18 August 2017

Superfoods list – from blueberries to broccoli here are the foods supposed to have the greatest health benefits

WE’VE all heard of superfoods, but how much do you know about the supposed health benefits of eating them?

Here’s everything you need to know about the trendy food group, including our guide to the top “superfoods.”

Superfoods, including long-term favourite blueberries, are a trendy food group which allegedly have major health benefits
Getty – Contributor

What are superfoods?

There’s no real definition behind what a superfood is, but the concept has become increasingly trendy in recent years.

The term is often used to refer to foods which are rich in antioxidants and omega-3 fatty acids.

Some people believe that superfoods can reduce the risk of heart disease, stroke and cancer.

However, scientists and dietary experts note that no one food, no matter how rich in antioxidants, can offset the damage of a bad diet.

The NHS guide to the trendy foods notes that the term superfood has been banned on packaging unless it’s supported by scientific evidence.

Instead, many experts prefer to talk about “super diets”, with an emphasis on a balance of fruit, vegetables and wholegrain foods.

Even so, some people still play up the benefits of superfoods, with the antioxidant level of foods measured using the ORAC scale.

The scale was used to rate superfoods before scientists scrapped the measure because there was a lack of evidence relating to how healthy high-ORAC foods really are.

Broccoli is among the top superfoods, but how much truth is there to the health claims behind the vegetable?
Getty – Contributor

What are some of the top “superfoods”?

There’s no definitive guide to the ultimate superfoods, but there are some contenders which keep cropping up.

These are some of the most-touted superfoods, and what the NHS says about how good they really are for you…


The original superfood, blueberries are a good source of vitamins and antioxidants.

While they are brilliant as one of your five-a-day, dietitians agree that the evidence of any other big health benefits is inconclusive.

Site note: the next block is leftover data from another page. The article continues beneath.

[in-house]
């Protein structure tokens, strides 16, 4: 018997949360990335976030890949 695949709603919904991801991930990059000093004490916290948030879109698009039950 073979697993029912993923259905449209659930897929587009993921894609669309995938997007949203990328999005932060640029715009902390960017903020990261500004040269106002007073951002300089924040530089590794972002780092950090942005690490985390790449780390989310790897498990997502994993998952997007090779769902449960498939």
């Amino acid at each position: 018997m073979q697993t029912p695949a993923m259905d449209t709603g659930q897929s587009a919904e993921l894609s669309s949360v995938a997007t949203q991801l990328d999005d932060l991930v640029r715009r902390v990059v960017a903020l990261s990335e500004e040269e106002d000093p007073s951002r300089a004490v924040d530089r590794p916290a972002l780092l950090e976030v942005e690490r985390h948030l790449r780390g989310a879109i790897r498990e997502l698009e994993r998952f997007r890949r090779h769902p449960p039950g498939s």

Another hyped-up superfood, kale is packed full of nutrients, including a shedload of bone-boosting vitamin K.

As healthy as kale is, the real trick to keeping well is eating the leaves as part of a varied diet.

Goji berries

These shrivelled little berries are supposedly capable of boosting life expectancy and brain activity – and has even been claimed to protect against heart disease and cancer.

But no serious studies have ever reinforced these claims, leading dietitians to recommend getting a range of fruits and veg rather than relying on Goji berries alone.

Shrivelled goji berries are more expensive than most other fruits – but no healthier
Getty – Contributor

Green tea

A traditional medicine, green tea is touted as being richer in antioxidants than other type of tea.

The truth is that evidence about the tea’s health benefits are inconclusive, and it shouldn’t really be viewed any differently to a mug of English Breakfast.


Now a bizarrely trendy vegetable, broccoli lovers reckon the vegetable can fight cancer, high blood pressure, cardiovascular disease and diabetes.

More research is needed before these claims can be taken seriously, but broc is undoubtedly nutritious – and a great choice as part of a balanced diet.


Cardiovascular disease, cholesterol, colds and even cancer: garlic lovers say the vampire-repellent onion has it all.

But current evidence suggests that garlic supplements aren’t likely to have any marked effect on your health – although it’s obviously great as a flavouring.


Allegedly, wheatgrass is more nutritious than any other vegetable, and can build red blood cells and improve circulation.

But the evidence suggests that wheatgrass is no better for you than any other one of your five-a-day, and should be viewed as any other vegetable would be.

Wheatgrass is often consumed as a shot, with fans claiming it’s healthier than all other vegetables
Photolibrary RM – Getty

When is Superfoods: The Real Story on Channel 4?

Superfoods: The Real Story airs at 8.30pm on Monday, August 21.

The show follows Kate Quilton on her quest to find the truth behind the trendiest food trends on the globe.

Cancer Myth 2: Superfoods prevent cancer

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